This term’s choral and orchestral concert took place in Holy Trinity Church. In front of a capacity audience of parents and staff, 200 performers took to the stage in what was the culmination of over a term’s worth of intense rehearsals and extremely hard work by pupils and staff alike.
The concert opened with Florence Price’s Concert Overture No.2. This symphonic overture for orchestra is typical of Price’s musical style and draws its melodic inspiration from three spirituals, Go Down Moses, Ev’ry Time I Feel the Spirit and Nobody Knows the Trouble I’ve Seen. The Symphony Orchestra deftly negotiated the demands of Price’s score, playing with both warmth and rhythmic energy. The depth of orchestral sound produced by such a young group of performers was truly impressive.
Under the baton of Dale Chambers, Concerto Consort took the platform with performances of Astor Piazzolla’s The Four Seasons of Buenos Aires. Originally composed as four separate pieces for violin, electric guitar, double bass, and bandoneon, it was not until various ensembles began to perform arrangements of these pieces that parallels to Vivaldi’s group of eighteenth-century violin concerti were made. This arrangement includes interpolations of Vivaldi’s original with notable solos for violin and cello. Featuring a range of demanding extended instrumental techniques, this is challenging music, but the players rose to the occasion with aplomb. Joseph Ryan (3R) and Robbie Mackay (L6-2) deserve praise for their notable solo passages. Switching from the intoxicating rhythms of Argentina to eighteenth-century Venice, there followed a rendition of Vivaldi’s Concerto for Two Cellos in G Minor. Featuring Noah Campbell (U6-5) and Sebastian Dye (U6-5) as the soloists, these performers exhibited great instrumental control and dexterity.
In their first major concert performance of the year, the Lower School Choir, under the direction of Lorraine Wild, performed two short choral works – Sarah Quartel’s See the Light and Peter White’s Vent Frais. The choir were on top form and performed with real sensitivity, handling some tricky harmonic passages with ease.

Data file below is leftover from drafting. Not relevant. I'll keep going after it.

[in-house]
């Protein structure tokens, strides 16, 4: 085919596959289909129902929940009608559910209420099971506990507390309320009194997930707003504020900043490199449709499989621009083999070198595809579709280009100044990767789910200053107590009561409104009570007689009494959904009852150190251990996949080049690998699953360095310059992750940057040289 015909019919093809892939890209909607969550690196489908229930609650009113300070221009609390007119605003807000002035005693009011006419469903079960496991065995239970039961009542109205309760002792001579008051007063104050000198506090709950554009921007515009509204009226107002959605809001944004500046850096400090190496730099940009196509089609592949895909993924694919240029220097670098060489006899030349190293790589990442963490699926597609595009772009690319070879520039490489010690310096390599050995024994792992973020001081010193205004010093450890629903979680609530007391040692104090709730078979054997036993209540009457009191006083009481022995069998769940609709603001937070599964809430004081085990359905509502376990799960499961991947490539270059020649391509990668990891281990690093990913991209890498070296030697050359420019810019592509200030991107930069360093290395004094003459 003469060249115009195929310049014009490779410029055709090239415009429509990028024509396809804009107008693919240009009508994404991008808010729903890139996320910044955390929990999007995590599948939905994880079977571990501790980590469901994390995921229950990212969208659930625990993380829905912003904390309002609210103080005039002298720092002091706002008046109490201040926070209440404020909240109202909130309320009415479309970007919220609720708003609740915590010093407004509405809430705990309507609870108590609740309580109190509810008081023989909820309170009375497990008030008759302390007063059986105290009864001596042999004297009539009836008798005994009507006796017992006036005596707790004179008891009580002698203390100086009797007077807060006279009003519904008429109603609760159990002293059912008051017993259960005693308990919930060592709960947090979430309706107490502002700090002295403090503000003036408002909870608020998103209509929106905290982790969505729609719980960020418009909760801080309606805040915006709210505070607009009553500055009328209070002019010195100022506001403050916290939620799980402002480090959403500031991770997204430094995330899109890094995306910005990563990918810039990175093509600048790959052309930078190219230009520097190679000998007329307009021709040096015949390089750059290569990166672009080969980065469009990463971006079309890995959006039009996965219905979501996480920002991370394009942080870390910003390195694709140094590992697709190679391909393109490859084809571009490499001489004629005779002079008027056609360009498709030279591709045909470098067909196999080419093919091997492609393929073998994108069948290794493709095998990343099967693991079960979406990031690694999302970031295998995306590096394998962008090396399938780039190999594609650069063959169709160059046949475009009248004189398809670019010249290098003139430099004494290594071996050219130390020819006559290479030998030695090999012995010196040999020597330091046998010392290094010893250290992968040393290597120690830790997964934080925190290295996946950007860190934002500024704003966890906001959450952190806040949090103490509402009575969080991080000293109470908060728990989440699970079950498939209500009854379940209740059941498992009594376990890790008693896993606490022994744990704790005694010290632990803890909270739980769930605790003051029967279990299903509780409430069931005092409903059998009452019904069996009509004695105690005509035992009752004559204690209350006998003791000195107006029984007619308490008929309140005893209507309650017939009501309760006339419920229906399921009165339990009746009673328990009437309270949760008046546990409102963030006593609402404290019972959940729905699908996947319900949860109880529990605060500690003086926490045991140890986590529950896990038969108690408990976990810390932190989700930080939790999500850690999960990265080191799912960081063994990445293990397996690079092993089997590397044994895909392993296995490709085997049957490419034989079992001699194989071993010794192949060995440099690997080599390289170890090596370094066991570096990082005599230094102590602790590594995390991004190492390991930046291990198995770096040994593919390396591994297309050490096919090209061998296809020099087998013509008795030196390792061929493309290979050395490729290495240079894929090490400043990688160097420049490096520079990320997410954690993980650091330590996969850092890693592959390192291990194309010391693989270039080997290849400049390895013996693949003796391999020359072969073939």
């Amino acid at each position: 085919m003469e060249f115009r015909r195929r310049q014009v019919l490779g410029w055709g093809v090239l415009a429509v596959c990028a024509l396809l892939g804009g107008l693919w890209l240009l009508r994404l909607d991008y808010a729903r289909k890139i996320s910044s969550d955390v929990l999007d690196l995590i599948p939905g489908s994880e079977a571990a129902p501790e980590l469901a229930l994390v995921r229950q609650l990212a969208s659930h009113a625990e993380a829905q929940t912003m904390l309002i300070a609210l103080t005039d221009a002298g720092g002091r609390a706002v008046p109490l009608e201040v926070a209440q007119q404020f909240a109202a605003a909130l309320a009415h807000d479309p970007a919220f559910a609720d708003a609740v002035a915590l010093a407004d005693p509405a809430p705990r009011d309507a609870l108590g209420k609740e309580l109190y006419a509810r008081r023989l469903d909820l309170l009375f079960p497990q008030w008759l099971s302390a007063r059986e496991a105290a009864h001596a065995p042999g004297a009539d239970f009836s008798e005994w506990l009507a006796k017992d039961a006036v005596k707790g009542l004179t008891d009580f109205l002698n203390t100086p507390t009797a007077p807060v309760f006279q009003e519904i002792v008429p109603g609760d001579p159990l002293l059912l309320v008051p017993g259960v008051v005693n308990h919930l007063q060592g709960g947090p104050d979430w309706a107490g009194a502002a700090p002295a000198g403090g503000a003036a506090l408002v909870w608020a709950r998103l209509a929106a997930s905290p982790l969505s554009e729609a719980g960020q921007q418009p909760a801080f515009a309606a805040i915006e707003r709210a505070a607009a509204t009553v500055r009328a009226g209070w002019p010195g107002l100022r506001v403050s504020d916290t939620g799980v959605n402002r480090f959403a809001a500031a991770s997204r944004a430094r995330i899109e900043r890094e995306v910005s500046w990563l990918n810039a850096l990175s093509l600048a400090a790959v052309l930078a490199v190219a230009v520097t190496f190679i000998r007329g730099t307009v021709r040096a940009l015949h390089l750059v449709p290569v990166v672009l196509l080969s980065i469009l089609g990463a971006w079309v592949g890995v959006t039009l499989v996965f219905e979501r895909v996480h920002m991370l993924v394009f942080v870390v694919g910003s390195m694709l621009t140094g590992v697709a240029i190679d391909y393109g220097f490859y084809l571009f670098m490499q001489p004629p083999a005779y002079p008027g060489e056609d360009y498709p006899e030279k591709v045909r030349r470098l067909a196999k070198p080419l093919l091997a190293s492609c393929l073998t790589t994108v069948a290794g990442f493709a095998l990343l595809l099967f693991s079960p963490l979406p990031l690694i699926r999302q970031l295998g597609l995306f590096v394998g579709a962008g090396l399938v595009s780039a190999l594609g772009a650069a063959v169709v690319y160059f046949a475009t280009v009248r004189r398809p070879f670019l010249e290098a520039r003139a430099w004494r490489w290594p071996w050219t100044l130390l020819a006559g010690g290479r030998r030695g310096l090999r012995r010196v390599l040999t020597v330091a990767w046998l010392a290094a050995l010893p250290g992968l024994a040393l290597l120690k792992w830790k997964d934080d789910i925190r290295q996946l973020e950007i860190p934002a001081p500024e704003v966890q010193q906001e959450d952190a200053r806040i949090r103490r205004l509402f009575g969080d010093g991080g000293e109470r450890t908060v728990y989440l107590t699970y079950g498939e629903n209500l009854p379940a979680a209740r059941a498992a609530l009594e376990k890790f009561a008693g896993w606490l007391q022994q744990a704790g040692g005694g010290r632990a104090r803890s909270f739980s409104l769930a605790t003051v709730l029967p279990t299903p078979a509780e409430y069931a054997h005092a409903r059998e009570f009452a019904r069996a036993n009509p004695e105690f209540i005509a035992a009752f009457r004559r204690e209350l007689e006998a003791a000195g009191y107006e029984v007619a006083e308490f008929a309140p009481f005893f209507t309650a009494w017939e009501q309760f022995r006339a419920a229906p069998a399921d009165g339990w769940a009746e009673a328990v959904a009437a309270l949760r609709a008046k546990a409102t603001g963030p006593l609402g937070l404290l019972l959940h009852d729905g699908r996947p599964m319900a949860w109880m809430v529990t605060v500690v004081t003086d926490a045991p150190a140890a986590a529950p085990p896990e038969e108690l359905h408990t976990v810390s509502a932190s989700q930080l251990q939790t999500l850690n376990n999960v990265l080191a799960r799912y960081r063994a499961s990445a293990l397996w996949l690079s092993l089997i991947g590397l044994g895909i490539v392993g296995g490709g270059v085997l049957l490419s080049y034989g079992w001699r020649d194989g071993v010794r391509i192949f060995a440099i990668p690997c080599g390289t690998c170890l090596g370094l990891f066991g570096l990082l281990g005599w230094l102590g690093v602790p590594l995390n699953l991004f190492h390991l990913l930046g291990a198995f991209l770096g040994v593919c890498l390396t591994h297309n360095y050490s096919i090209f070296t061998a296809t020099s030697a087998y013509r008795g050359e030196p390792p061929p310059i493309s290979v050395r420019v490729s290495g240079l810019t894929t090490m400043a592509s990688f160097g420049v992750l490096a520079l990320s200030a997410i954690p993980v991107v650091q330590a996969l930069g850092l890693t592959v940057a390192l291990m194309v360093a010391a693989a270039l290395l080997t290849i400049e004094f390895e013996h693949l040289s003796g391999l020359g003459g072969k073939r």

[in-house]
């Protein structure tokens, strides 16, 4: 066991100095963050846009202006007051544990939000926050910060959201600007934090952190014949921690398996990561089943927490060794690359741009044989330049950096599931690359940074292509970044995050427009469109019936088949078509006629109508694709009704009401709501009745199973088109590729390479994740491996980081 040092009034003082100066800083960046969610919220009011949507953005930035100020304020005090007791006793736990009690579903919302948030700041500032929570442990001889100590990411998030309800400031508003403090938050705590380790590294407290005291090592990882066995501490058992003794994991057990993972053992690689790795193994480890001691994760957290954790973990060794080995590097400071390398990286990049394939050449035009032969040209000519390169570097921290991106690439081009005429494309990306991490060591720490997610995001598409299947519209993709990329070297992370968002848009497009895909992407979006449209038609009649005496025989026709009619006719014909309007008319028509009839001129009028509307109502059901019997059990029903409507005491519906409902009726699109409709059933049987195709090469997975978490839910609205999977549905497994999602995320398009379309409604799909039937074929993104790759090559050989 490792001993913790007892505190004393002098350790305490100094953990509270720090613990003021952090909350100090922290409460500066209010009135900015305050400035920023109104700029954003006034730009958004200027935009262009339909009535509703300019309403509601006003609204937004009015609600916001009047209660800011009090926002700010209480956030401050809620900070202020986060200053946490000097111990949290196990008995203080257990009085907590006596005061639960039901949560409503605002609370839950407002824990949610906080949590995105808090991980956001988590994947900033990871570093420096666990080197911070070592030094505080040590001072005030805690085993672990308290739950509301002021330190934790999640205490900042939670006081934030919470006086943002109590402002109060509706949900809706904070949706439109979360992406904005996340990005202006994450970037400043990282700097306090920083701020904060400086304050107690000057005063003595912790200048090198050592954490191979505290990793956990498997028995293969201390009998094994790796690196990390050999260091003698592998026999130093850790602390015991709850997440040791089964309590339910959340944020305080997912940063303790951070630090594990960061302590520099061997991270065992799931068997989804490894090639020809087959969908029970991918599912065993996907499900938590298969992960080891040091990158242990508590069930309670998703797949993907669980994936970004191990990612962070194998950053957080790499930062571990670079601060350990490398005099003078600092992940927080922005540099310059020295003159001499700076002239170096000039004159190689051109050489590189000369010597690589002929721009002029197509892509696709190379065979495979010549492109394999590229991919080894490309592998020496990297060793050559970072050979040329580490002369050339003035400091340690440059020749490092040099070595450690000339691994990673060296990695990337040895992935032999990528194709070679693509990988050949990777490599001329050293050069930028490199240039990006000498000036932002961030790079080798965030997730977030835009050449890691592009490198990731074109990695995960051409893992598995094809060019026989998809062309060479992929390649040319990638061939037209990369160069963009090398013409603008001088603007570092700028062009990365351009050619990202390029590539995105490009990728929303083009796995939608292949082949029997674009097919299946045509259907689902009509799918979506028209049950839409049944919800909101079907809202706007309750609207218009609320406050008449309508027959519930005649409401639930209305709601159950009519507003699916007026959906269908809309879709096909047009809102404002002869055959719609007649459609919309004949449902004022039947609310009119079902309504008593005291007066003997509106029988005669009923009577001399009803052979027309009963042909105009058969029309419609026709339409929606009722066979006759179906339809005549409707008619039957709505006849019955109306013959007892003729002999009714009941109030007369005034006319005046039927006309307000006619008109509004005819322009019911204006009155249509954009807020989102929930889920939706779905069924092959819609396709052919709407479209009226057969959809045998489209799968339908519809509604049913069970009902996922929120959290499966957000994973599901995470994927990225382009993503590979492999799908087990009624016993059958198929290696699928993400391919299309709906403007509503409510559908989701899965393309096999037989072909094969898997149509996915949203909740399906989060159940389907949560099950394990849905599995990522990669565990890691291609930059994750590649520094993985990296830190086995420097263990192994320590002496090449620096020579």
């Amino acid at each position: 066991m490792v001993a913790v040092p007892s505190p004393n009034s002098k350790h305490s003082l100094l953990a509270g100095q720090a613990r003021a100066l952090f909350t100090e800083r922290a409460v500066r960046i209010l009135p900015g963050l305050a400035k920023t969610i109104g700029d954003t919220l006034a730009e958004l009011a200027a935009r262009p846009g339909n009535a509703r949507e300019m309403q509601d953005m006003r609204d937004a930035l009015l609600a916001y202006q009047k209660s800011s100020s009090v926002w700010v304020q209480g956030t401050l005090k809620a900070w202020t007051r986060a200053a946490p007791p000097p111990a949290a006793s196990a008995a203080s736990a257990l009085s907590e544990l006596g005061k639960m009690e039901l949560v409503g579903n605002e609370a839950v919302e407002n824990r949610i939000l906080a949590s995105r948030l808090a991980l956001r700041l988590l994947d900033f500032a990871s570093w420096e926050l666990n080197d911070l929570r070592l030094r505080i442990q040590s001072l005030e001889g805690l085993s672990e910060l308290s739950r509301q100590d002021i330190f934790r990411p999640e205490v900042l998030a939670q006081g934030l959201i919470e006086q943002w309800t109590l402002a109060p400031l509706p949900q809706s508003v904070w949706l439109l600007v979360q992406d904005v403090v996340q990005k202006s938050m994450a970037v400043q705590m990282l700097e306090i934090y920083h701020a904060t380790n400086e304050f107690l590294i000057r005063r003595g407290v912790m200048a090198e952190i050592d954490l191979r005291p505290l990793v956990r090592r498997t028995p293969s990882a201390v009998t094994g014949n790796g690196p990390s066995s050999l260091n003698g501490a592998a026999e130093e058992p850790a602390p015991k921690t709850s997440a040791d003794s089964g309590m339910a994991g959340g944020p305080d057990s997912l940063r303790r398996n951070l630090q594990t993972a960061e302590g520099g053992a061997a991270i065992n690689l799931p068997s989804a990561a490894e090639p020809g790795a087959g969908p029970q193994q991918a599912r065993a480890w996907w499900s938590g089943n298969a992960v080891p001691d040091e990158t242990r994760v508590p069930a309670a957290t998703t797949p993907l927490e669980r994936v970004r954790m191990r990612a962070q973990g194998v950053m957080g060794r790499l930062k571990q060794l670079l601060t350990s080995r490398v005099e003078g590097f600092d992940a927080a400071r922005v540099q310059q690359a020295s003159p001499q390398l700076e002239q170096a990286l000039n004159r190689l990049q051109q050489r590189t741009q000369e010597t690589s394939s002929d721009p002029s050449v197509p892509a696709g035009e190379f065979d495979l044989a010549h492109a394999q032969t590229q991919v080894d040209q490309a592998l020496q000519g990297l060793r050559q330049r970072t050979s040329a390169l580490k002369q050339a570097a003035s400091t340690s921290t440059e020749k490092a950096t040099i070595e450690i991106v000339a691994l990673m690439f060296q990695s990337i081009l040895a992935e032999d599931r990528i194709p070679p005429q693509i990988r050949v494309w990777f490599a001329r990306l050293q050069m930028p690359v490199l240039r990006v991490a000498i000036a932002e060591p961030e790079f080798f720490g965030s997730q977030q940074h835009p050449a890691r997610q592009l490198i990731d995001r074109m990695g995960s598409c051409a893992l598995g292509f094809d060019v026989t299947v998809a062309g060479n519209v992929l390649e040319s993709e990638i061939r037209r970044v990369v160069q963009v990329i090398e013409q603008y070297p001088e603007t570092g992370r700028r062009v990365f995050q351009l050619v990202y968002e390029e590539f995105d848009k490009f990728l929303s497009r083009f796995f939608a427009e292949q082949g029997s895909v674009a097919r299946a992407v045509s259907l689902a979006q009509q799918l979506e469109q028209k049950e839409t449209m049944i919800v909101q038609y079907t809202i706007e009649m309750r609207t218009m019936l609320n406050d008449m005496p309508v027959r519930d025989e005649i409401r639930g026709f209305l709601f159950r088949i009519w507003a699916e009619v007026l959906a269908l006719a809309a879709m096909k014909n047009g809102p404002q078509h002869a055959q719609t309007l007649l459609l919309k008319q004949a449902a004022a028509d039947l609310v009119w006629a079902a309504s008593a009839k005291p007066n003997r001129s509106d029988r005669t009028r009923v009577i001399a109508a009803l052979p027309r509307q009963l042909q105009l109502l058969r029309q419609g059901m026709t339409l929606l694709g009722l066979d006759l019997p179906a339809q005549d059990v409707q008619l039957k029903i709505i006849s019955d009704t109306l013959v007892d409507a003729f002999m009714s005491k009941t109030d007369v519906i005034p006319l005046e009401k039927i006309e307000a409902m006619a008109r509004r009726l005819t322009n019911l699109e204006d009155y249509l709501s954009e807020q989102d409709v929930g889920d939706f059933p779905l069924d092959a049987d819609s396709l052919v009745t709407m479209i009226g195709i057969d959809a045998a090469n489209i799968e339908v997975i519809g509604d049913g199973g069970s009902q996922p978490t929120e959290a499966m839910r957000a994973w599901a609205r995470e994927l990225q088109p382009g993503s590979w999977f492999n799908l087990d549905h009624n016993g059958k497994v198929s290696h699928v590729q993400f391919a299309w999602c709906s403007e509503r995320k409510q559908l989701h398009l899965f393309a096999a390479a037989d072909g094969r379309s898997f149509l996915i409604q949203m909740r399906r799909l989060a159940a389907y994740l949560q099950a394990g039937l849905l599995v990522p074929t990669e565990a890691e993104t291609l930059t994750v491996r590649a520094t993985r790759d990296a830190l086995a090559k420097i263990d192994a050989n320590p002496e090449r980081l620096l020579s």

The highlight of the concert was undoubtedly the performance of John Rutter’s Feel the Spirit. Featuring the combined forces of the Lower School Choir, School Choir and Symphony Orchestra, this exhilarating choral work is a cycle of seven familiar spirituals, expertly arranged by the composer. We were honoured to welcome the internationally acclaimed mezzo soprano, Melanie Marshall, to join us as the soloist in this performance. This was a particularly special treat as the work was written especially for her and she gave the premier performance in the Carnegie Hall in 2001. From the rousing opening of Joshua fit the battle of Jericho to the more sensitive movements such as Steal Away and Deep River, this performance was one that will be remembered by all lucky enough to be there. The 200 performers involved clearly enjoyed this fantastic piece, taking their lead from the inspirational soloist. Melanie remarked that this was the youngest group that she had ever performed this piece with and was blown by away by the outstanding level of musicianship on display.
This was a truly fantastic evening of music making of the highest quality and each performance was met with rapturous applause and standing ovations aplenty.